The IRA’s criminal investment programme

At the time of the Northern Bank robbery, we re-iterated over and over that this story will continue to muddy the political waters for years to come. Although the IRA has denied being involved the tide of evidence appears to moving in the opposite direction. As Pete noted yesterday, the two governments yesterday (including Justice Minister McDowell) were at pains to stress that no criminal activities were now being organised centrally by the IRA. But Conor Lally reports this morning (subs needed) that “the IRA intended to use the proceeds of the £26.5 million Northern Bank robbery to buy a £15 million apartment block in Bulgaria and a quarry in the midlands for between €3 million and €4 million”.

The investigation into the Cork laundering operation has now resulted in the Criminal Assets Bureau becoming involved in two of its biggest investigations.

One of these involves five key individuals who are believed to be the main players in a business empire in Leinster that was to be centrally involved in laundering the Northern Bank money. These targets, through pubs and hotels, have also played key roles in the financing of the IRA’s terrorist campaign for almost 20 years.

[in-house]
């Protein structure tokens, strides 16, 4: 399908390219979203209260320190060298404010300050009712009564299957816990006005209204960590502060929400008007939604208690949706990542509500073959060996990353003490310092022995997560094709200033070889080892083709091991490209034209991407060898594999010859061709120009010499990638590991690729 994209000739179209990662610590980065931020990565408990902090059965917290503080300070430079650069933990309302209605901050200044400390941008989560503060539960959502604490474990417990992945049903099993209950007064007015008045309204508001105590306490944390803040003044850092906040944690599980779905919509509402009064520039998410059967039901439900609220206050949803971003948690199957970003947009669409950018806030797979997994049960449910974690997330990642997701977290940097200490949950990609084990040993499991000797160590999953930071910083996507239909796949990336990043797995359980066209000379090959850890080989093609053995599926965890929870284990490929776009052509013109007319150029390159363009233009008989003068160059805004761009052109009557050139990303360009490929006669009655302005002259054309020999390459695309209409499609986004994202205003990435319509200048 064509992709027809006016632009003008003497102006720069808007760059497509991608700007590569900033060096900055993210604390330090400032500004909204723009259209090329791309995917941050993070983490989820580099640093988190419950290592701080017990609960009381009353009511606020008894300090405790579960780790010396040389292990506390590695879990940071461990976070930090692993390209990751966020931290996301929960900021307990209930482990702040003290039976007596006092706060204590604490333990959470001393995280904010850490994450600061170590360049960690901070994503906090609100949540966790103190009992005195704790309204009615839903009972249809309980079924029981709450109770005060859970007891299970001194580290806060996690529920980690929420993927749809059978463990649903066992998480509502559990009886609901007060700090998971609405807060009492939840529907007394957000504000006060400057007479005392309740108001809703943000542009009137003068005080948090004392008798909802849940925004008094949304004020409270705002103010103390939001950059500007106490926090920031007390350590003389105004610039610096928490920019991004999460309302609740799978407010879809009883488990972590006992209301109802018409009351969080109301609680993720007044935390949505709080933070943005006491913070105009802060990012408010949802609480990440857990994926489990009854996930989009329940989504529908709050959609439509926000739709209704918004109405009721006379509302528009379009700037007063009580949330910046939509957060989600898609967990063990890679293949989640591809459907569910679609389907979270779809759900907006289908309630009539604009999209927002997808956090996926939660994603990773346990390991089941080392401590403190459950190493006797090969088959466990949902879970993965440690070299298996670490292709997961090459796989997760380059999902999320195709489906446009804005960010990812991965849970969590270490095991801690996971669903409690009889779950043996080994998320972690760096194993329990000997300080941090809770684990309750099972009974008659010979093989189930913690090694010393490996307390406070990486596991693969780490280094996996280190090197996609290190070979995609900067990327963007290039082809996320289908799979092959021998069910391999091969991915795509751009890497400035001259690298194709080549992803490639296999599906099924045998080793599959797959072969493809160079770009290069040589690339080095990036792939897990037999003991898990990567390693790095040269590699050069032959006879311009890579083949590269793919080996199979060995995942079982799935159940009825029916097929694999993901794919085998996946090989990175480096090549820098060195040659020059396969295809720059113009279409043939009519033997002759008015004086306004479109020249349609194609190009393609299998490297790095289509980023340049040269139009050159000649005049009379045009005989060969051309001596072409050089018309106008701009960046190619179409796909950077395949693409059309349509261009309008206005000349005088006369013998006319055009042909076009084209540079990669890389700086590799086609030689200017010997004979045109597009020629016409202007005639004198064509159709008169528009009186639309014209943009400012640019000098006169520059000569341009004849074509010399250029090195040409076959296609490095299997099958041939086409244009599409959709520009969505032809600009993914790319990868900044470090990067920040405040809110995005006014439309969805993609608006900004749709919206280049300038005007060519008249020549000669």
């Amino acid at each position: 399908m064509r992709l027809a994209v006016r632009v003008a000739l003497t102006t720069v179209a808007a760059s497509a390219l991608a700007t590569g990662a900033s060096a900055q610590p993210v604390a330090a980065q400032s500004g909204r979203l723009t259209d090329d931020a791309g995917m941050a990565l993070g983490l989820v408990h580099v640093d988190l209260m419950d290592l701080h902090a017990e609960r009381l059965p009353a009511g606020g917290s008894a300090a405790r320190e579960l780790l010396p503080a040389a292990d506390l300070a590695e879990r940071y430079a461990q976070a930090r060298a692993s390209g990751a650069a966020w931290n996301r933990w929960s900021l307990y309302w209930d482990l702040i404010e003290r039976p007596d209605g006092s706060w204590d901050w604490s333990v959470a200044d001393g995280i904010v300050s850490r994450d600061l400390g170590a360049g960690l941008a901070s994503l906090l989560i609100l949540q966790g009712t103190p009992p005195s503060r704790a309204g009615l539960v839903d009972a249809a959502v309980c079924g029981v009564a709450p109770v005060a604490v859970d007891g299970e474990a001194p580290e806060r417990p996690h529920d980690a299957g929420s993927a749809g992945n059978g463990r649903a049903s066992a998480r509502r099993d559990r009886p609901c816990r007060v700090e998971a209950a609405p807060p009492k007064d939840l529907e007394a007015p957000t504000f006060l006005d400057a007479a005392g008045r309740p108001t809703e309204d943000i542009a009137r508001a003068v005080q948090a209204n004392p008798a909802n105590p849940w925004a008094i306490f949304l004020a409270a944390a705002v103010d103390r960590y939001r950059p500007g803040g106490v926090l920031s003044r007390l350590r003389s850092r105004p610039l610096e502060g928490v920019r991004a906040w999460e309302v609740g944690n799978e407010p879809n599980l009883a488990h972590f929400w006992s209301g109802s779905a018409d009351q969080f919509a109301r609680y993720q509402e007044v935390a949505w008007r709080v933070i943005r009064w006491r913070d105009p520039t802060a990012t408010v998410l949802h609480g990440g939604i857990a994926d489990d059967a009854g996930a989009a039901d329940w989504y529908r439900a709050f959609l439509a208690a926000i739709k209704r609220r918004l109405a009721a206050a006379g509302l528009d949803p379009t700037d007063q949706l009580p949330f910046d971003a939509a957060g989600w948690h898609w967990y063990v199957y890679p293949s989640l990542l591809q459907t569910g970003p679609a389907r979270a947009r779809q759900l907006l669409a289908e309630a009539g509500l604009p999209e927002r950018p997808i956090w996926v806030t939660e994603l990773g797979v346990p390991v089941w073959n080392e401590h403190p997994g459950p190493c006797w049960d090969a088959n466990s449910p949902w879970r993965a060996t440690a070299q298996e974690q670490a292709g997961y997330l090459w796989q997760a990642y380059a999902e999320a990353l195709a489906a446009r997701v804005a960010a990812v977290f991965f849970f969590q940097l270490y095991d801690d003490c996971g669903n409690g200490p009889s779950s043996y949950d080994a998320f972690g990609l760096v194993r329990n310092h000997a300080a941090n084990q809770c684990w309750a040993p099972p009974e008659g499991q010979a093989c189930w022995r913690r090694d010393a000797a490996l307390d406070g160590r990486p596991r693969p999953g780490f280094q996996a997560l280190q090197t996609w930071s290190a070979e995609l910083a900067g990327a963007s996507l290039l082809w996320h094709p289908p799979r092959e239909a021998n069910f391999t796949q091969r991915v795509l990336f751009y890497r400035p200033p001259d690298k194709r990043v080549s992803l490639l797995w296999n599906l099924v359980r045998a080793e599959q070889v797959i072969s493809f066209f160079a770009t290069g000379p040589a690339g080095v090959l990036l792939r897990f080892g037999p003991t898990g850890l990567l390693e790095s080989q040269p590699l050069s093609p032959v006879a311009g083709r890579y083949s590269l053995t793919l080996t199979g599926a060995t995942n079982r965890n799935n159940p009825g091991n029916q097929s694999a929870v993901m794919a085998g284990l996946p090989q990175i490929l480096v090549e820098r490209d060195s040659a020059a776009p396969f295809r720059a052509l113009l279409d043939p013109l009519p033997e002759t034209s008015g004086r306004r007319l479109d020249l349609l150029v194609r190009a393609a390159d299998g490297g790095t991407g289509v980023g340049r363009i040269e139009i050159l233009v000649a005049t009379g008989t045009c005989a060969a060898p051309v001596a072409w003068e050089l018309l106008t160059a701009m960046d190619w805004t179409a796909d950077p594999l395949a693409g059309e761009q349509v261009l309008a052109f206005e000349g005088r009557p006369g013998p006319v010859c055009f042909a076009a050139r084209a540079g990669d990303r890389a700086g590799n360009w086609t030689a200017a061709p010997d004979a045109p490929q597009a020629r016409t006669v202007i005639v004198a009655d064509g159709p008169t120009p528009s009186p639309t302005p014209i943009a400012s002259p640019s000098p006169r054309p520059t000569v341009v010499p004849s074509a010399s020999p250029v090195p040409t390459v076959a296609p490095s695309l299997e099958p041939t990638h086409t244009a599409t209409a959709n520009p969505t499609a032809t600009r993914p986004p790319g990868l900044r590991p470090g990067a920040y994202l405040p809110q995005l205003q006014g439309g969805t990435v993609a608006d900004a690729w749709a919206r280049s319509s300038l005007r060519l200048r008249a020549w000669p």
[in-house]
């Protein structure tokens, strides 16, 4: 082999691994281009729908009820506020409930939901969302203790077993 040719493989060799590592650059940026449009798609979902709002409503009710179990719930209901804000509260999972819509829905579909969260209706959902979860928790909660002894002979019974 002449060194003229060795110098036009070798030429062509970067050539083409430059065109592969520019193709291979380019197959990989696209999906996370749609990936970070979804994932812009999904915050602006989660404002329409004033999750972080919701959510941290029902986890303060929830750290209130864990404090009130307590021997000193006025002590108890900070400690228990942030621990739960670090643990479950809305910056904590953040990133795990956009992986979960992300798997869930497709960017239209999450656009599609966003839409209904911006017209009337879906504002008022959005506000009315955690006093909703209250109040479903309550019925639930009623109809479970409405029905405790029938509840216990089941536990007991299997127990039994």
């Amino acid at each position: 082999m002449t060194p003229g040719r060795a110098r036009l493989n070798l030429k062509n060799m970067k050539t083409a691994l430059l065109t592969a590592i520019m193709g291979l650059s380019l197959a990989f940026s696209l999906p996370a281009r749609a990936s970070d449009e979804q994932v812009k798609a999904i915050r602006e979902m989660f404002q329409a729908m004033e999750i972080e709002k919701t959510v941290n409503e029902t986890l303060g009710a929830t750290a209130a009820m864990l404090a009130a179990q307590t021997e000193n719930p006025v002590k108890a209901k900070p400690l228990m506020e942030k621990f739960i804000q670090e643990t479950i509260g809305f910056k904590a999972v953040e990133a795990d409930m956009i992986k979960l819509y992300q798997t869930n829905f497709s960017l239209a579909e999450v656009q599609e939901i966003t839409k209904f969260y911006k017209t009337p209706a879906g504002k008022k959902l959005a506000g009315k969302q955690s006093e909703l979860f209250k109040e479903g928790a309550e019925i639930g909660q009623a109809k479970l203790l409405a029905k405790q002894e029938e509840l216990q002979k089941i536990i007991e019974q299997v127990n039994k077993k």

They raised seed funding through Revenue offences in Britain in the 1980s which was transferred to Ireland via the Isle of Man. It was then used by the IRA to buy pubs in the Republic.

The investigation into these men is described as “massive” by Garda sources. Gardaí have visited Britain, the Isle of Man and Bulgaria trawling through financial records in an effort to piece together the IRA money trail.

One of the five was central to devising the pub investment and money-laundering scheme for the IRA 15 to 20 years ago and is believed to have been the organisation “chief financial strategist”. Another has run some of the IRA’s pubs in Dublin. All five have built considerable property-based personal wealth. It believes that some of these men were leaving IRA-owned pubs weekly with bags of cash takings.

Mick is founding editor of Slugger. He has written papers on the impacts of the Internet on politics and the wider media and is a regular guest and speaking events across Ireland, the UK and Europe. Twitter: @MickFealty